Each year, thousands of people fall prey to trafficking and labor exploitation. According to a new report by Polaris, an organization committed to combating human trafficking, many of these people are migrants with temporary work visas, including H-2A, H-2B and J-1 visas.
In late September, Polaris and Consejo Ciudadano, a Mexican organization that encourages citizens to file complaints, launched a collaborative, binational anti-trafficking hotline. Polaris has operated a national anti-trafficking hotline in the United States since 2007, and Consejo Ciudadano in Mexico City is in the process of establishing a national hotline for Mexico.
This collaboration represents an important resource for people working in exploitative conditions in Mexico and the United States. If you need help or advice and are in the United States, you can call 1-888-373-7888 toll-free. If you are in Mexico, you can call 01-800-5533-000 toll-free.
Last week, My Lo of Polaris and Luis Wertman Zaslav of Consejo Ciudadano shared information about their collaboration on a show as part of the Voy Contratado series on Radio Bilingüe. Listen to the program here.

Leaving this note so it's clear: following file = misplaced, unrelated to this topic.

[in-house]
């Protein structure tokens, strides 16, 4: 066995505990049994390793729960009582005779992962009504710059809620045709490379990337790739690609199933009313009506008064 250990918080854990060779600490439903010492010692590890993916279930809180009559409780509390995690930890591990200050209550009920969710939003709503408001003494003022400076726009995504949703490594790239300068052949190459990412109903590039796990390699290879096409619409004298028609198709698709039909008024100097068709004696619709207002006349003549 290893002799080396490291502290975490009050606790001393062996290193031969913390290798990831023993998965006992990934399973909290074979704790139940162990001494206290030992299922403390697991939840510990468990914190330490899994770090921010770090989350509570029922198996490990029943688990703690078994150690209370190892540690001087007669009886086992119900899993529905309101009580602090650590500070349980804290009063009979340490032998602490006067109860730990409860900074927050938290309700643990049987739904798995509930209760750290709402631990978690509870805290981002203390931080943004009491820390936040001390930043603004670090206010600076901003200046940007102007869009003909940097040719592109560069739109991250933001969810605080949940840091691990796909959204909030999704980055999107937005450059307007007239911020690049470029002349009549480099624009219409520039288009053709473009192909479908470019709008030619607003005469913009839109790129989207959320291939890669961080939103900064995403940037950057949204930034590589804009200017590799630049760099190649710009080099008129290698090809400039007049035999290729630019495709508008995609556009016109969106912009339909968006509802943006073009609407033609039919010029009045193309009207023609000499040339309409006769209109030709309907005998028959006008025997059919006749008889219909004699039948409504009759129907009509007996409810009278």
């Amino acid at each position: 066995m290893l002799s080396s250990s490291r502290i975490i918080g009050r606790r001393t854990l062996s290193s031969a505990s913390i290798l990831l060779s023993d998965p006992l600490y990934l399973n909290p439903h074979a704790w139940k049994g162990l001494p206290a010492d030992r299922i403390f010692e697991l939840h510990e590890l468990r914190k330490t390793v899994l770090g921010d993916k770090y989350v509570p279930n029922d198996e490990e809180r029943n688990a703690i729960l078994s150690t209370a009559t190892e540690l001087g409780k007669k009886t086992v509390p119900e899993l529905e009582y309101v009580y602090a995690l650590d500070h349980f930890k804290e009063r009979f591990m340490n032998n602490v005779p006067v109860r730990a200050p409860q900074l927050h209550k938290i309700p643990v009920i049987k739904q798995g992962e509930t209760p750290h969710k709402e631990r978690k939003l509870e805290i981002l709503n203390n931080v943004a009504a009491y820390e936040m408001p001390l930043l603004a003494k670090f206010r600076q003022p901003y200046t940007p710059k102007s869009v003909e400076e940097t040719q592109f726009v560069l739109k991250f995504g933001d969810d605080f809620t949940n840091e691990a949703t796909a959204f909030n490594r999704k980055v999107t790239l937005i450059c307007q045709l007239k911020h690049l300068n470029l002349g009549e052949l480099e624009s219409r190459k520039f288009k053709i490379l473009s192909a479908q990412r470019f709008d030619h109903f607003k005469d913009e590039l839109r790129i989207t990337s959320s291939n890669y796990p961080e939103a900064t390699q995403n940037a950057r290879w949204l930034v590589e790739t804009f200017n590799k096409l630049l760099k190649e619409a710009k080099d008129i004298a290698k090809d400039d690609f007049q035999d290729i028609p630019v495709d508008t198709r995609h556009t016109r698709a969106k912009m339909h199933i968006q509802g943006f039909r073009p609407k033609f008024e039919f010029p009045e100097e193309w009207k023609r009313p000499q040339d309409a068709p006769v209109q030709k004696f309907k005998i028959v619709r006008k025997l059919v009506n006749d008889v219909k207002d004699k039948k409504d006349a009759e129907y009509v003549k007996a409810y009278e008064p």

Here are some highlights from those interviews:
On the definision of trafficking:
My Lo: “When we receive a call, we usually say that if the person is in a situation where they are forced to work or to provide a service—it can be manual work, domestic work, sex work—and cannot leave because of fraud, force or control, that qualifies as human trafficking.”
On the reason for a binational hotline:
Luis Wertman Zaslav: “[Trafficking] has no borders. People who are recruited in Mexico and taken to the United states—in the United States they are threatened with harm to their families in Mexico, which is why people don’t speak out. And vice versa—people in Mexico might know people in the United States who are suffering but don’t have a way to help. For the first time, when you unite the two societies, Mexico and the United States, you can become better organized.”
On who responds to calls:
My Lo: “People who answer calls to our hotline are professionals. Most have experience working with communities in crisis, communities that are vulnerable to various crimes. When they begin working with us they go through nearly 80 hours of training so that they understand the various trafficking situations that can come up and also so that they can understand the psychology of the victims who call. That is how we ensure that our hotline services are sensitive but also efficient.”
Photo: Sohum (Flickr)